SASAKI Osamu Akita Pref. Coll. of Agric., Dept. of Anim. Sci., Assoc. Prof., 助教授 (80073972)
OKADA Kosuke Iwate Univ., Dept. of Pathol., Assoc. Prof., 農学部, 助教授 (50002077)
SHUTO Bunei Hokkaido Univ., Dept. of Biochem., Assoc. Prof., 獣医学部, 助教授 (60001533)
OCHIAI Kenji Hokkaido Univ., Dept. of Comp. Pathol., Assis. Prof., 獣医学部, 助手 (80214162)
MAEDE Yoshimitsu Hokkaido Univ., Dept. of Int. Med., Prof., 獣医学部, 教授 (40002084)
We necropsied 121 wild waterfowls including swans and geese during a period from 1989 to 1992. Out of them, subacute lead poisoning due to ingestion of spent lead shots occurred in 19 birds in 1989, 47 individuals in 1990 and 3 ones in 1991. Most of them died at a lake, one of heavily hunted areas, in Hokkaido. Two birds with lead poisoning died at another lakes located in Hokkaido and the main land in Japan. Thus, this survey showed that lead poisoning is spread over in many areas of Japan.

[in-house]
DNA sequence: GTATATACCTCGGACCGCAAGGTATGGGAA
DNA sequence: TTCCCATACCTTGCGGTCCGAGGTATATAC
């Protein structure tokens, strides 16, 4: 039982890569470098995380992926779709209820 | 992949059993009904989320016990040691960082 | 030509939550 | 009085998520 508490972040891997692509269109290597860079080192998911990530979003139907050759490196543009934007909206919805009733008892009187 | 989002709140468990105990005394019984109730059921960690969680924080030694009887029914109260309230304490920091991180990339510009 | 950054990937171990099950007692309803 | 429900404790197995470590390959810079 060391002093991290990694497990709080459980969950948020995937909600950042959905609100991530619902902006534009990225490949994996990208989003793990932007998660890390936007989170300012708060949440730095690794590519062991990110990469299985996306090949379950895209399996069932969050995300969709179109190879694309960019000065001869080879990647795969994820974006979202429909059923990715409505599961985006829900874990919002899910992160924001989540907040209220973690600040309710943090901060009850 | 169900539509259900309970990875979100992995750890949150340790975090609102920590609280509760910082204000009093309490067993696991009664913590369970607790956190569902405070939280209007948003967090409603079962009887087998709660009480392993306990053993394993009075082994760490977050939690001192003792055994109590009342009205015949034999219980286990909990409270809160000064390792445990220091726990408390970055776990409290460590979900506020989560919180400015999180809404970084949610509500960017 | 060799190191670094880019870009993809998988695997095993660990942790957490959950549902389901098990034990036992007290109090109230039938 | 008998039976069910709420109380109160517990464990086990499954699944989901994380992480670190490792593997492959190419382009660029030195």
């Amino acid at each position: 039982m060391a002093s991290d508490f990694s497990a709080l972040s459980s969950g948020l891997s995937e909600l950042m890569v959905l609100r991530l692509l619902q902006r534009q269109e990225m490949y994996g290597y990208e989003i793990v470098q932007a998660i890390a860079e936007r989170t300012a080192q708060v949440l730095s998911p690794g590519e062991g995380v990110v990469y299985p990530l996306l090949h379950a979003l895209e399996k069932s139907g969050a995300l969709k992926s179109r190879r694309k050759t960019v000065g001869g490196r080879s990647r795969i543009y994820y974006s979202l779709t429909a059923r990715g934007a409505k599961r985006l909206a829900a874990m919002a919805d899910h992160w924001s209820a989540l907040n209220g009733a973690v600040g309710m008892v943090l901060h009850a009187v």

The main gross findings of this condition were bile-stained liver, edematous or gelatinous bone marrow, bile-stained lining with hyperkeratbsis and lead pellets in the-gizzard, and proventricular impaction. Histopathologically, there was lead-hemolytic jaundice of the liver, hemosidlosis in the liver and spleen, and hypoplasia of the bone marrow with increased numbers of polychromatic erythroblasts. Acid-fast intranuclear inclusion bodies were seen in kidneys. The lead concentration of the liver ranged from 5.5 to 44.3 mg/kg wet weight in swans.
Radiographs of both gizzard and proventriculus, necropsy and concentration of blood or tissue lead are available for the diagnosis of this poisoning.
Treatment using CA-EDTA was effective in recovering the birds with lead poisoning, although it was not available for the severely affected cases.